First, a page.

After moving to the seaside, I was sure that I wanted to have a native marine aquarium but I was not too sure about what set-up to buy. I have quite a bit of experience with tropical fresh water aquariums but marine tanks always seemed to be much more difficult with sumps and skimmers and all that. However, nowadays everyone can start the hobby with a of ‘plug-and-play’ aquarium. After a bit of online research, I decided to go for a Red Sea Max 130D. At 130 liters it is a medium-sized tank, although I guess it is still often classified as a ‘nano’ tank.
All equipment is hidden in a compartment at the back behind black-tinted glass:
Water flows into the back compartment through a sieve, this sieve cannot be removed for cleaning which is unfortunate as it easily gets clogged, especially when you have lots of seaweeds in the tank (I do not use the extra comb (1) because I did not find it very effective and it takes up too much space). Water then flows through a filter pad (2) into the skimmer compartment (3). The stock RSM skimmer is very noisy and I only use it at night. I find that the skimmer cup is not very easy to clean either. There is an empty compartment (4, 5) for a chiller pump that I hope to fill up soon (of course I do not use the heating element (6)). Water flows then through ceramic (7)- and carbon (8) filter material before two pumps jet the water back into the main tank compartment again (9). This design is quite bad, as the filter material can only be accessed after removing the pumps and the bags are stuck in a narrow compartment. I also use a bag with RowaPhos to remove phosphates to keep algae in check.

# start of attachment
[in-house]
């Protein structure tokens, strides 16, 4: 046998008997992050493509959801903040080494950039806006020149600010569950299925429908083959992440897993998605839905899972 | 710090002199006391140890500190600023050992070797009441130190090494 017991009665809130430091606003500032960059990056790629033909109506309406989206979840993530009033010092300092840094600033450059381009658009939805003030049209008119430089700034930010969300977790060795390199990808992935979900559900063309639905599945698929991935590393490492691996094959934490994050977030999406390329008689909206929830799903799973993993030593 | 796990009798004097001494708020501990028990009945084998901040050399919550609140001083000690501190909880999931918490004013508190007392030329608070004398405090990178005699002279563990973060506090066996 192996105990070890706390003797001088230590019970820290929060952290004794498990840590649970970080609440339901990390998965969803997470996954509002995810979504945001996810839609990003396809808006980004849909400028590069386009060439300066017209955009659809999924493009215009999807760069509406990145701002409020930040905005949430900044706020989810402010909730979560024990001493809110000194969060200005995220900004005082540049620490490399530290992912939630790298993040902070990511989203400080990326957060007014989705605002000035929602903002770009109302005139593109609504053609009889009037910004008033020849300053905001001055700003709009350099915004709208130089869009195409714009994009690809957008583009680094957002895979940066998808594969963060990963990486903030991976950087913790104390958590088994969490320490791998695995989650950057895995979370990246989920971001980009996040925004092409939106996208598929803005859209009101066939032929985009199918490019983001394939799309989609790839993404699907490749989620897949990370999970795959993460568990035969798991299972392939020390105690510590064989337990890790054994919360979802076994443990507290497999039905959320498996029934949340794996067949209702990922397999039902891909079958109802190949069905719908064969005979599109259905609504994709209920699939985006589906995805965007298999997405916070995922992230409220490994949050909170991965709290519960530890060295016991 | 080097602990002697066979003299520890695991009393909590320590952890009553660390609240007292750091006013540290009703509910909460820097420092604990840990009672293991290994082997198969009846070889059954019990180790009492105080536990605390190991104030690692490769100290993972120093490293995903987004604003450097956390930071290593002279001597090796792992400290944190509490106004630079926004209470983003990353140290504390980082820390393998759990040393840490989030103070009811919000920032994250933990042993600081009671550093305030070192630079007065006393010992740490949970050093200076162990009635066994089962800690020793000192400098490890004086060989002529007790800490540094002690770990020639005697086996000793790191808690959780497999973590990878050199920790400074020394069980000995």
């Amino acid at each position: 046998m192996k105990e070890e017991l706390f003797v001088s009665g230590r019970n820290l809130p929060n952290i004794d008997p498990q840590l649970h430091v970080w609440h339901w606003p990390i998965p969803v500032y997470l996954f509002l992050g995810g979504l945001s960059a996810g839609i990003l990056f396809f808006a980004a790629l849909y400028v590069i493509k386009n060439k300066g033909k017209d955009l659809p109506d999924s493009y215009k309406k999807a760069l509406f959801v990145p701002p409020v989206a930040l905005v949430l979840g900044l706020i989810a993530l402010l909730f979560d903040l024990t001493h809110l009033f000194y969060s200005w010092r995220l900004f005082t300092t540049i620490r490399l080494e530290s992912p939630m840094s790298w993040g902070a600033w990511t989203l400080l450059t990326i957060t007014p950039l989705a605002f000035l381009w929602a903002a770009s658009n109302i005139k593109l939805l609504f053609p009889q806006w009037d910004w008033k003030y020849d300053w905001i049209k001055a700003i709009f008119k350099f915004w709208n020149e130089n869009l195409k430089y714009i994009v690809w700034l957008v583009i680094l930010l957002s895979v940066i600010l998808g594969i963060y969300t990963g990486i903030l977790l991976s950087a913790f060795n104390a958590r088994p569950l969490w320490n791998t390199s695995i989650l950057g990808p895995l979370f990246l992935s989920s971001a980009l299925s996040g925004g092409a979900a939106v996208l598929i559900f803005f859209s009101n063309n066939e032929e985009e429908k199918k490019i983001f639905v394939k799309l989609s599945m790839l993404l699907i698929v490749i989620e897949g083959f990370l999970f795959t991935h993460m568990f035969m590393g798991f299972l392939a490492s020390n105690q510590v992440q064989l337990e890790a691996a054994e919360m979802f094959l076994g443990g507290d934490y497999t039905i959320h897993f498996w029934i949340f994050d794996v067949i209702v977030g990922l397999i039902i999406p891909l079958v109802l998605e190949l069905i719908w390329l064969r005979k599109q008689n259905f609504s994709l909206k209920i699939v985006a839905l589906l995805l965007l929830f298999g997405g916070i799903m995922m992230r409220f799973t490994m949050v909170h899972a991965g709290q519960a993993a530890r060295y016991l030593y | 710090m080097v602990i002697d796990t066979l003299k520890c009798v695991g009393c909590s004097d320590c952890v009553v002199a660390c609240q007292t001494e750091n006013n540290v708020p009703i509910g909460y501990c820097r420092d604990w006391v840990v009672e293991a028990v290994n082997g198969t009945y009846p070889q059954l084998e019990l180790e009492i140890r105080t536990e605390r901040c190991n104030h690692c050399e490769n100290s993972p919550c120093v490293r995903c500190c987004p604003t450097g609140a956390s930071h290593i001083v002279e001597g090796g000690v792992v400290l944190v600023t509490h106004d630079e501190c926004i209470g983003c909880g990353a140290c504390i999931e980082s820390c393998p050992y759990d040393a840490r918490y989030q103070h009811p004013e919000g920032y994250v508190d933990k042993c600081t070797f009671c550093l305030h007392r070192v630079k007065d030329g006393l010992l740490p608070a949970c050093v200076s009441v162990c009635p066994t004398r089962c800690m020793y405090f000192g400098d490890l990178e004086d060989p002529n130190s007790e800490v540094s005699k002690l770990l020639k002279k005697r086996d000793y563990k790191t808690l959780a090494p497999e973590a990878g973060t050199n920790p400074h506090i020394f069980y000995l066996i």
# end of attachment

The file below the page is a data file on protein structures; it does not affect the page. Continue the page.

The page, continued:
So filtration, skimming and design could have been designed better (as well as lighting, see a previous post) and it is perhaps no surprise that internet forums abound with descriptions of RSM tank modifications and additions (e.g. this media bag and skimmer replacement option). Although I am overall happy with my Red Sea Max tank, if I would by an aquarium today I probably would assemble it from separately ordered parts.